However, most machines have some type of USB, SD card, or other hardware interface that might be protected with some type of tamper proofing, like the foil seals on aspirin bottles. This is probably beyond your authority to put in place, though.

The only thing you can do is pay attention to the tabulations, if you get to see them.

I recommend you watch Hacking Democracy for insight on what to watch for.

I'm taking this as a legitimate question (3, Insightful)

beadfulthings (975812) | more than 6 years ago | (#23673445)

(In other words, I'm a Democrat striving for civility.) I would suggest to you that most types of fraudulent activity will take place where you can't see them--that is, not in your presence. These machines have a lot of vulnerabilities, and it's not necessary to stand there and tamper with them while you are pretending to vote. My first thought on being confronted with one of Maryland's soon-to-be-vanished Diebold systems was that I could have brought in a pocket full of cards containing whatever I wanted them to contain. Assuming that your jurisdiction is still making gestures towards the secrecy of the ballot (via the privacy screens), you and your counterpart wouldn't even see that. I suppose that the poll watcher/election judge/whoever who is assigned to escort voters to the machines and get them started could watch for clumsy fraudsters dropping extra cards out of their pockets. Aside from that, if the fraud happens, you won't see it.

How to Ensure there Isn't any Tampering? (0)

Anonymous Coward | more than 6 years ago | (#23673461)

Simple, take all electronic voting machines (especially ones that are made by Diebold) and throw them out with the trash.

Then have all voters use paper ballots and do it the "old-fashioned" way.

Also, my understanding is that the greatest tampering threat with EVMs (electronic voting machines) is tampering done AFTER the votes have been collected (say by "Republican Party Precinct Chairs" who may have came up through the ranks via the Tom DeLay School of Gerrymandering and Election Re-engineering). If there's no human-verifiable paper-trail, and the votes only exist as bits, it is essentially impossible to validate the results afterward.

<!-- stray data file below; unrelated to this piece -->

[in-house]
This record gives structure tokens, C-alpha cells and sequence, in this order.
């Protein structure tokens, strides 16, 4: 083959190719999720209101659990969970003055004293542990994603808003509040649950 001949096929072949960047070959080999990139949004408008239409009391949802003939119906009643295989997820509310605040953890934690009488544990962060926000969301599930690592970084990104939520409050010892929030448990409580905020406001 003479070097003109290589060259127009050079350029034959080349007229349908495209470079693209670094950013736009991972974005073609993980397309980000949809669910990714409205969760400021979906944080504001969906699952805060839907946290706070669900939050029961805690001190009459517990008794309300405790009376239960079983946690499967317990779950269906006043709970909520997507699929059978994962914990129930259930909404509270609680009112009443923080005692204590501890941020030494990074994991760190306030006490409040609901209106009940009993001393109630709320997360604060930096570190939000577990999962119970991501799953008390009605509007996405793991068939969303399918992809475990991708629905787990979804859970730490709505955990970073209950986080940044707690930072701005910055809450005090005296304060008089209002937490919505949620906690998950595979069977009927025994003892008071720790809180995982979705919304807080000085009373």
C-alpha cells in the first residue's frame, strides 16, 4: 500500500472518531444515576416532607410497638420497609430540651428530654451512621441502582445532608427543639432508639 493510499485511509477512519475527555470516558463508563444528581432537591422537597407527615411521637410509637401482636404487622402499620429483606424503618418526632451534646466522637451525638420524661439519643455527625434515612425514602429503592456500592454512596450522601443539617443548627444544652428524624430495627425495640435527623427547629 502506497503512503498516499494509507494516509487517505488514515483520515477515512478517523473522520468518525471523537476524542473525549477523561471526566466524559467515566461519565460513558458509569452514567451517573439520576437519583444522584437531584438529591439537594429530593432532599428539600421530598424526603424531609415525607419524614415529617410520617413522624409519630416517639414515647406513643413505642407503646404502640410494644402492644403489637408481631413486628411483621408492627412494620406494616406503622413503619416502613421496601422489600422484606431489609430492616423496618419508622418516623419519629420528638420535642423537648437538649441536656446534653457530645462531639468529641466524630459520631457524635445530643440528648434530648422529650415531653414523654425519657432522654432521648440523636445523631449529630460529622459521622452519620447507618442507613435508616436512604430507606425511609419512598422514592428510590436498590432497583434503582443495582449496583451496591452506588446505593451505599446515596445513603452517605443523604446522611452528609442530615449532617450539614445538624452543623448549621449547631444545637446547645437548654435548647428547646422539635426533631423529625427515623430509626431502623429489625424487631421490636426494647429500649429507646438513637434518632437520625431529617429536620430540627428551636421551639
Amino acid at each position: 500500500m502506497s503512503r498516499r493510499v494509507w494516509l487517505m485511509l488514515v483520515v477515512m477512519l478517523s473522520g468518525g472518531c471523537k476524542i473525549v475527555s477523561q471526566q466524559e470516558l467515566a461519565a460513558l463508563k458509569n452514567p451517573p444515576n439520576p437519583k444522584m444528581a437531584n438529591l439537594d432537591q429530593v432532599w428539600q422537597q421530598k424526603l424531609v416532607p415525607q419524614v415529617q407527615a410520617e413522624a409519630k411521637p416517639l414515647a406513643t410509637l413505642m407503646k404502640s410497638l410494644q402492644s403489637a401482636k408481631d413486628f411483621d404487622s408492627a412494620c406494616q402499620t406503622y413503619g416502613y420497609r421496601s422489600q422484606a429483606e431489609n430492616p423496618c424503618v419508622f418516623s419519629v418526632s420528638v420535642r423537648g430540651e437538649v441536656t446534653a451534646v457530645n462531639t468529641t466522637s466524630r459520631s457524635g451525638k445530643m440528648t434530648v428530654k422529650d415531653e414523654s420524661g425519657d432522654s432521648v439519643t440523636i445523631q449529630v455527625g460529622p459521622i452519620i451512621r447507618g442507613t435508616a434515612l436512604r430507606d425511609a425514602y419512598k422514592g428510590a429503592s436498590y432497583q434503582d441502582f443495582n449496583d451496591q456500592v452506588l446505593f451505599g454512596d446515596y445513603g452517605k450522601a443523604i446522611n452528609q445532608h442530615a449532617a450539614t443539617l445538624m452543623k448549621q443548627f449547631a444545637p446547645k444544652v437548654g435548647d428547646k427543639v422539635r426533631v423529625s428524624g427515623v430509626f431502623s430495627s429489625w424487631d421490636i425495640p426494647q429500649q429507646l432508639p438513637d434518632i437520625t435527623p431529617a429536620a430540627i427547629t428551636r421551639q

-AC

Black Box Voting Org (5, Informative)

OzPeter (195038) | more than 6 years ago | (#23673465)

In all fairness to the /. crowd, I'd say that the best place to ask this question would be the forums of http://www.blackboxvoting.org/ [blackboxvoting.org] From what I have read of their analysis of previous elections I would guess that they have seen it all before.

Re:Black Box Voting Org (3, Informative)

OzPeter (195038) | more than 6 years ago | (#23673773)

replying to my own post. I found some analysis that I had seen before about Sequoia e-voting machines used in the 2004 presidential race in Palm Beach County (FL). When I first saw this data I was astounded at what their analysis showed. Assuming that BBV is a fair and honest non-profit (after all you should be suspicious of everyones motives when dealing with things like this) what they found is horrifying. http://www.bbvforums.org/forums/messages/1954/19421.html?1141918235 [bbvforums.org]

Re:Black Box Voting Org (2, Insightful)

R2.0 (532027) | more than 6 years ago | (#23673787)

Fuck fairness to the Slashdot crowd - all the answers so far have been along the lines of
- Diebold is evil
- Bush is evil
- You can't do anything, so don't try
- the election is already rigged

I'm waiting for "You are a republican, so I'm not telling you. Nyaahhh nyaahhhh"

Only one has had a real suggestion - seals on physical access - and even that was surrounded by "but your fucked no matter what you do."

Re:Black Box Voting Org (1)

Red Flayer (890720) | more than 6 years ago | (#23673971)

I was going to make the same point you did, but would have added in some snark:

From the 'ask slashdot' question:

...and I want advice from those of you who are experts...
*crickets*

You must be new here.

If you want experts, go to a forum where fewer than 90% of the commenters are armchair experts or hobbyists (myself included for many topics on slashdot).

Watch the tubes (1)

Foofoobar (318279) | more than 6 years ago | (#23673483)

Apparently there are these tubes that stuff moves through. Try to make sure no one is crawling through them with bombs like Al-Keida.

Just ask the votes (4, Insightful)

pieterh (196118) | more than 6 years ago | (#23673489)

There is a standard, well developed way to determine if a ballot has been rigged. Tampering with e-voting machines is just the most modern technique, in the past people have stuffed ballot boxes or simply lied about the results. Easy stuff.

So, standard solution: ask the people as they leave the polling station.

This is called an "exit poll" and it's remarkably accurate. Except of course in the last couple of elections in the USA, where the exit polls utterly failed, especially in districts that had new shiny e-voting machines with no paper trail.

Re:Just ask the votes (2, Insightful)

A beautiful mind (821714) | more than 6 years ago | (#23673933)

Except of course in the last couple of elections in the USA, where the exit polls utterly failed, especially in districts that had new shiny e-voting machines with no paper trail.
Yeah, weird thing. Exit poll doesn't match election results in Ukraine: the verdict is election fraud.